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IMF touts global cross-border capital rules

Thursday 6 January 2011 - by Andrew Hickley

The International Monetary Fund is looking to break from previous policy and issue global guidelines on the restrictions used to control cross-border capital flows.

In the conclusions of a December 17 board meeting made public yesterday, the IMF admits that there are currently "no rules of the game" regarding international capital flows, despite it playing a key role in increasing vulnerabilities and cross-border shocks during the financial crisis.

Emerging markets have complained that floods of capital have been used to boost the value of their currencies and have thus decreased their competitiveness, with a number of solutions, including separate currency depreciation and the imposition of taxes on short-term capital flows, being introduced to counter this.

But in spite of the IMF's mandate to oversee the stability of the international monetary system, a working paper discussed noted that the Fund has been "hamstrung" in previous attempts to forge rules on these inflows.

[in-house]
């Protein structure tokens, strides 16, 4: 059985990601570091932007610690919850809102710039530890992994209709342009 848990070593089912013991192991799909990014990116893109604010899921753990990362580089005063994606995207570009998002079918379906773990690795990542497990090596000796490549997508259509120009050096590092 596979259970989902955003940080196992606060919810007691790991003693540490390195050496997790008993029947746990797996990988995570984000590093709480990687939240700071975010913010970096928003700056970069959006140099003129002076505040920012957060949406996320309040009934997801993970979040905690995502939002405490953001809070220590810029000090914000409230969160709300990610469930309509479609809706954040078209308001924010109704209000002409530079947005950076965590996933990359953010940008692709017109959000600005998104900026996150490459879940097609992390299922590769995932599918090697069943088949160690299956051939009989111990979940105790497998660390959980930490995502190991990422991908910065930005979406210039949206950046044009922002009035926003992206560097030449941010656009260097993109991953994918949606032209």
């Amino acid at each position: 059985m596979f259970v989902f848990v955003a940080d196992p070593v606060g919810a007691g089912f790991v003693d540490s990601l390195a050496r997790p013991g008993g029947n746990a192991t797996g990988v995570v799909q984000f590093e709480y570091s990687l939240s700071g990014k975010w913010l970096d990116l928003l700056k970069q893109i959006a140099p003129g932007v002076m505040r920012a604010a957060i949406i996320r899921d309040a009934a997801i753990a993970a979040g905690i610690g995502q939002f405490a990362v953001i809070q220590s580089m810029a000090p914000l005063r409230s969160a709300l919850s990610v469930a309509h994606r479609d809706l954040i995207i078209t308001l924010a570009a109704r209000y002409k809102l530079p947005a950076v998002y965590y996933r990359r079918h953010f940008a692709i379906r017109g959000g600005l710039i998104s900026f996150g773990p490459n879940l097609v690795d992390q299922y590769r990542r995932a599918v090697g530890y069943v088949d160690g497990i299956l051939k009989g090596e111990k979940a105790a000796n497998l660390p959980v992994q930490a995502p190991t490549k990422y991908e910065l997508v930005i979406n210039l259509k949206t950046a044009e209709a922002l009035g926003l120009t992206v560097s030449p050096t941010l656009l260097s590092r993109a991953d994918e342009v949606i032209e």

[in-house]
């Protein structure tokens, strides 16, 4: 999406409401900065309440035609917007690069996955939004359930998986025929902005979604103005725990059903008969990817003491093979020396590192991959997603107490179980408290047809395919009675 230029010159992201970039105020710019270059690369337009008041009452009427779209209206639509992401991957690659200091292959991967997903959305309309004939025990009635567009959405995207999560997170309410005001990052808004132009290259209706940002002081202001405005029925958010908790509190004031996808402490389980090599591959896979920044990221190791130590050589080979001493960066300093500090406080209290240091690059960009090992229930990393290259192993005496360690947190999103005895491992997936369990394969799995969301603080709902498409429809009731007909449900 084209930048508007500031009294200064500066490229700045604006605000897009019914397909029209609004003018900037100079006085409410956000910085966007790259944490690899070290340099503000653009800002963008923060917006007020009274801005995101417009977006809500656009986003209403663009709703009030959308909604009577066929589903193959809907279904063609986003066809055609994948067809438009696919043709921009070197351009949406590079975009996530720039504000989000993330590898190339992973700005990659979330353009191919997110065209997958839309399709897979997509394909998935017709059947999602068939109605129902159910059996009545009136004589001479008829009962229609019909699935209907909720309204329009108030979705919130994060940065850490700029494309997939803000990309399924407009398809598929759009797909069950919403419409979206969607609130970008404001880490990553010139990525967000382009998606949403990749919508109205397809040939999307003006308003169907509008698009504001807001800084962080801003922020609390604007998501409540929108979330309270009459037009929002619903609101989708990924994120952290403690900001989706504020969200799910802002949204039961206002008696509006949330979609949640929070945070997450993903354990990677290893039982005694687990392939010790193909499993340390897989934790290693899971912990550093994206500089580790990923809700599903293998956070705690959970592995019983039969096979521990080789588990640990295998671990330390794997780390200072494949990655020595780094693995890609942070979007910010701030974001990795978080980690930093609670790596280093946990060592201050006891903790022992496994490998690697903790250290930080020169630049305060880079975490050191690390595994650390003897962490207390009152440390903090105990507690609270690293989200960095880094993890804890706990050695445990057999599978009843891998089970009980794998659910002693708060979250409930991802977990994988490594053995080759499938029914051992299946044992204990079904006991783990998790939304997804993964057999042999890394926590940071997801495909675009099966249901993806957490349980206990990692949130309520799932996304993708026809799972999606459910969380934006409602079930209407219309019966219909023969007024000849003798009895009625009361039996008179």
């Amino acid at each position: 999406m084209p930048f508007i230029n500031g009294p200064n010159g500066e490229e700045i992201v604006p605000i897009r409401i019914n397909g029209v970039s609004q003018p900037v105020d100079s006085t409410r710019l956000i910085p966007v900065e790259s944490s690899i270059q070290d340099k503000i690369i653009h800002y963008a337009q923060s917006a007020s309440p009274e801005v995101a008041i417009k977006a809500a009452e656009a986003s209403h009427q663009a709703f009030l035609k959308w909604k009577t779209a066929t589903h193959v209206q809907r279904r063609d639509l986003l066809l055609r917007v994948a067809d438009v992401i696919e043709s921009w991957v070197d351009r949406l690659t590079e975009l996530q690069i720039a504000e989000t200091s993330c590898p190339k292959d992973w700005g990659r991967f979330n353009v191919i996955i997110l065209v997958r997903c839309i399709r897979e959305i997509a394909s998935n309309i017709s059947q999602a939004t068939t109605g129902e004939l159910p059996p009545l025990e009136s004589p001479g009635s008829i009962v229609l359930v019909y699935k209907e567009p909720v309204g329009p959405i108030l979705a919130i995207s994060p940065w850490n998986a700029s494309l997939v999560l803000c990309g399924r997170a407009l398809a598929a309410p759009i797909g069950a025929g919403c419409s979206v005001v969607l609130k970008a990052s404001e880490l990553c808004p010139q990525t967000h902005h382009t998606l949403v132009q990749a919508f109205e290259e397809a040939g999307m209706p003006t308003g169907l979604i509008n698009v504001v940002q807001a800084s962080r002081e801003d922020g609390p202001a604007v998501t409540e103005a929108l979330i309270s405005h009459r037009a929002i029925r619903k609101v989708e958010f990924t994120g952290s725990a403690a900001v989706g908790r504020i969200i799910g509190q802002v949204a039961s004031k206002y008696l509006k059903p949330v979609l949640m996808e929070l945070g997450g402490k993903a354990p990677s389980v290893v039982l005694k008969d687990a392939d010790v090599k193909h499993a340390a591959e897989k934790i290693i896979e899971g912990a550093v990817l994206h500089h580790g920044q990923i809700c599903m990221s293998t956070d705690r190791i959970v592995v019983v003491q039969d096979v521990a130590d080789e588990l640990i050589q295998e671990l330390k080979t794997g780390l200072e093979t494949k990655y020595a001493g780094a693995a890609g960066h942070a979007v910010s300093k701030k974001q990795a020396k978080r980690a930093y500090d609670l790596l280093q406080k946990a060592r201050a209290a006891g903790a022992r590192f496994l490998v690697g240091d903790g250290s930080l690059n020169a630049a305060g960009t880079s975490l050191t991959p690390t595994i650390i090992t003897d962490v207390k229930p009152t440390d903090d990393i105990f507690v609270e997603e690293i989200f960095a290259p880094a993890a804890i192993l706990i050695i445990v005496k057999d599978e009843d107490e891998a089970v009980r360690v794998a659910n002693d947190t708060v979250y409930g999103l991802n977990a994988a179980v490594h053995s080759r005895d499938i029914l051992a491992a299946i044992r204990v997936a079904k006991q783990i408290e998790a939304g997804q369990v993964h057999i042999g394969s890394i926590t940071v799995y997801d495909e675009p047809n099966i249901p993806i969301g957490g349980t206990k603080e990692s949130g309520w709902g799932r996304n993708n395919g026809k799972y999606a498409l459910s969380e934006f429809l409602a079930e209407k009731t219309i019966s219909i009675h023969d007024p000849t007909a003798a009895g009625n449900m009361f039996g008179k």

While the IMF Executive Board has not discussed capital account liberalisation and controls since 1997, directors concluded that a coherent Fund view and informed policy guidance must be created on the back of "substantial" analytical research.

"Critical elements of this work include gaining a better understanding of the key drivers of capital flows and of developments in global liquidity, and the relationship between the latter, domestic policies, and global financial stability," read an IMF statement.

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